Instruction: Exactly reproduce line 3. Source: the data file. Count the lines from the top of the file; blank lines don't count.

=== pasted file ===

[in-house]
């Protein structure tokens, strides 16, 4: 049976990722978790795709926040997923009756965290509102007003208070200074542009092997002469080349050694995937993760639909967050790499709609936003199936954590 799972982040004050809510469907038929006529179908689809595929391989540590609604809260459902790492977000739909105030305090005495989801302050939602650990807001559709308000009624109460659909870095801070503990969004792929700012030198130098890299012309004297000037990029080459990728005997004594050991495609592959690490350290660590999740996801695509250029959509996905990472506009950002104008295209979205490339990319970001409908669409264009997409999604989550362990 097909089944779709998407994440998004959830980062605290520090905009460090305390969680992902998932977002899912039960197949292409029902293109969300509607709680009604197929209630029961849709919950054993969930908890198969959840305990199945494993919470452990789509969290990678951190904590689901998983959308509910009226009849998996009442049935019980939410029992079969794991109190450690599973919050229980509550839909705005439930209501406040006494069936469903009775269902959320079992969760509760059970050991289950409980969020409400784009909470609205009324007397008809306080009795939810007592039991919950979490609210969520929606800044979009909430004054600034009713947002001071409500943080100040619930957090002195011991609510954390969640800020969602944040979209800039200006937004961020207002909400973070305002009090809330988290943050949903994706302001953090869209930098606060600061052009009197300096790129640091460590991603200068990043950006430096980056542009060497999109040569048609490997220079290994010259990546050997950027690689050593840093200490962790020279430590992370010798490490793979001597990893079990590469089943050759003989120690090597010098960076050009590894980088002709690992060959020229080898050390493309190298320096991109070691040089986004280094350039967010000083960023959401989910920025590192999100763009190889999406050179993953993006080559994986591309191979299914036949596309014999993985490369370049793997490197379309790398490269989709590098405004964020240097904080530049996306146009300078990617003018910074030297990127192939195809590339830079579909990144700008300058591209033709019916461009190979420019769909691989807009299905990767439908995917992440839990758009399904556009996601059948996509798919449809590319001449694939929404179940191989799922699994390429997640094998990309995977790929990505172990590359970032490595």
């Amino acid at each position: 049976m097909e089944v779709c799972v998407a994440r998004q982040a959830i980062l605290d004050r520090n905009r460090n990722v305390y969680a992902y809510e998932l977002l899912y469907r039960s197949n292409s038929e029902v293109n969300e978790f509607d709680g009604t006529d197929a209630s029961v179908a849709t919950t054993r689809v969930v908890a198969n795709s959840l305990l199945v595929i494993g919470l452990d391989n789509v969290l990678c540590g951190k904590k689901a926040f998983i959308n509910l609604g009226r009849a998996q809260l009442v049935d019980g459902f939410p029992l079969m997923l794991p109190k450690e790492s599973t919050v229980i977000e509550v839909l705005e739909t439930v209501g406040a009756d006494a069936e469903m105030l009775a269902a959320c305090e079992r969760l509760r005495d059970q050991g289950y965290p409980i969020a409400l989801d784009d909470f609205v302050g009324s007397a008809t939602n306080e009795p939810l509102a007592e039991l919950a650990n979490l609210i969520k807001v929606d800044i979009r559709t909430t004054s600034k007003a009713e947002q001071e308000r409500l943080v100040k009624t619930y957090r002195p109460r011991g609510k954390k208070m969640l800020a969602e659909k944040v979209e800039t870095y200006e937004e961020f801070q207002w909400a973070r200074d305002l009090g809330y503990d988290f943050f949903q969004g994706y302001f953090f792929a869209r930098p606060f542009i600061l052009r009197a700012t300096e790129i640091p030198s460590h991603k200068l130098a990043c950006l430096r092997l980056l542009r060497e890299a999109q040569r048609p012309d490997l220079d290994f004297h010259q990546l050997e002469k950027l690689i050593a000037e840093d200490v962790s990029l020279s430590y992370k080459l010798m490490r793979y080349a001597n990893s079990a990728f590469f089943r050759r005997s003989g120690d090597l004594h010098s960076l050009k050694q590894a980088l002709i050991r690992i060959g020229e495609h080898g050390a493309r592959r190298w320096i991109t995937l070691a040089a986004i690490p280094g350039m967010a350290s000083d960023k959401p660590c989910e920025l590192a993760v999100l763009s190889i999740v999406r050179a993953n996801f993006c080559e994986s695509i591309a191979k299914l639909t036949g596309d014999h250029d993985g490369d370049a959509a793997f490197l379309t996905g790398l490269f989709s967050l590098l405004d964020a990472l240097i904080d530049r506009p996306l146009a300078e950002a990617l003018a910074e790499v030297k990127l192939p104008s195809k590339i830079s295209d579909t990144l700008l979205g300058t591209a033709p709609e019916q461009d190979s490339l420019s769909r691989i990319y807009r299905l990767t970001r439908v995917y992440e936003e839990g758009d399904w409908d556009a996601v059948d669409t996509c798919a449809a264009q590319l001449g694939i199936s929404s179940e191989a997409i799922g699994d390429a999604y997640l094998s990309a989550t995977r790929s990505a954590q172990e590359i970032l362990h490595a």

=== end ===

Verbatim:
């Amino acid at each position: 049976m097909e089944v779709c799972v998407a994440r998004q982040a959830i980062l605290d004050r520090n905009r460090n990722v305390y969680a992902y809510e998932l977002l899912y469907r039960s197949n292409s038929e029902v293109n969300e978790f509607d709680g009604t006529d197929a209630s029961v179908a849709t919950t054993r689809v969930v908890a198969n795709s959840l305990l199945v595929i494993g919470l452990d391989n789509v969290l990678c540590g951190k904590k689901a926040f998983i959308n509910l609604g009226r009849a998996q809260l009442v049935d019980g459902f939410p029992l079969m997923l794991p109190k450690e790492s599973t919050v229980i977000e509550v839909l705005e739909t439930v209501g406040a009756d006494a069936e469903m105030l009775a269902a959320c305090e079992r969760l509760r005495d059970q050991g289950y965290p409980i969020a409400l989801d784009d909470f609205v302050g009324s007397a008809t939602n306080e009795p939810l509102a007592e039991l919950a650990n979490l609210i969520k807001v929606d800044i979009r559709t909430t004054s600034k007003a009713e947002q001071e308000r409500l943080v100040k009624t619930y957090r002195p109460r011991g609510k954390k208070m969640l800020a969602e659909k944040v979209e800039t870095y200006e937004e961020f801070q207002w909400a973070r200074d305002l009090g809330y503990d988290f943050f949903q969004g994706y302001f953090f792929a869209r930098p606060f542009i600061l052009r009197a700012t300096e790129i640091p030198s460590h991603k200068l130098a990043c950006l430096r092997l980056l542009r060497e890299a999109q040569r048609p012309d490997l220079d290994f004297h010259q990546l050997e002469k950027l690689i050593a000037e840093d200490v962790s990029l020279s430590y992370k080459l010798m490490r793979y080349a001597n990893s079990a990728f590469f089943r050759r005997s003989g120690d090597l004594h010098s960076l050009k050694q590894a980088l002709i050991r690992i060959g020229e495609h080898g050390a493309r592959r190298w320096i991109t995937l070691a040089a986004i690490p280094g350039m967010a350290s000083d960023k959401p660590c989910e920025l590192a993760v999100l763009s190889i999740v999406r050179a993953n996801f993006c080559e994986s695509i591309a191979k299914l639909t036949g596309d014999h250029d993985g490369d370049a959509a793997f490197l379309t996905g790398l490269f989709s967050l590098l405004d964020a990472l240097i904080d530049r506009p996306l146009a300078e950002a990617l003018a910074e790499v030297k990127l192939p104008s195809k590339i830079s295209d579909t990144l700008l979205g300058t591209a033709p709609e019916q461009d190979s490339l420019s769909r691989i990319y807009r299905l990767t970001r439908v995917y992440e936003e839990g758009d399904w409908d556009a996601v059948d669409t996509c798919a449809a264009q590319l001449g694939i199936s929404s179940e191989a997409i799922g699994d390429a999604y997640l094998s990309a989550t995977r790929s990505a954590q172990e590359i970032l362990h490595a």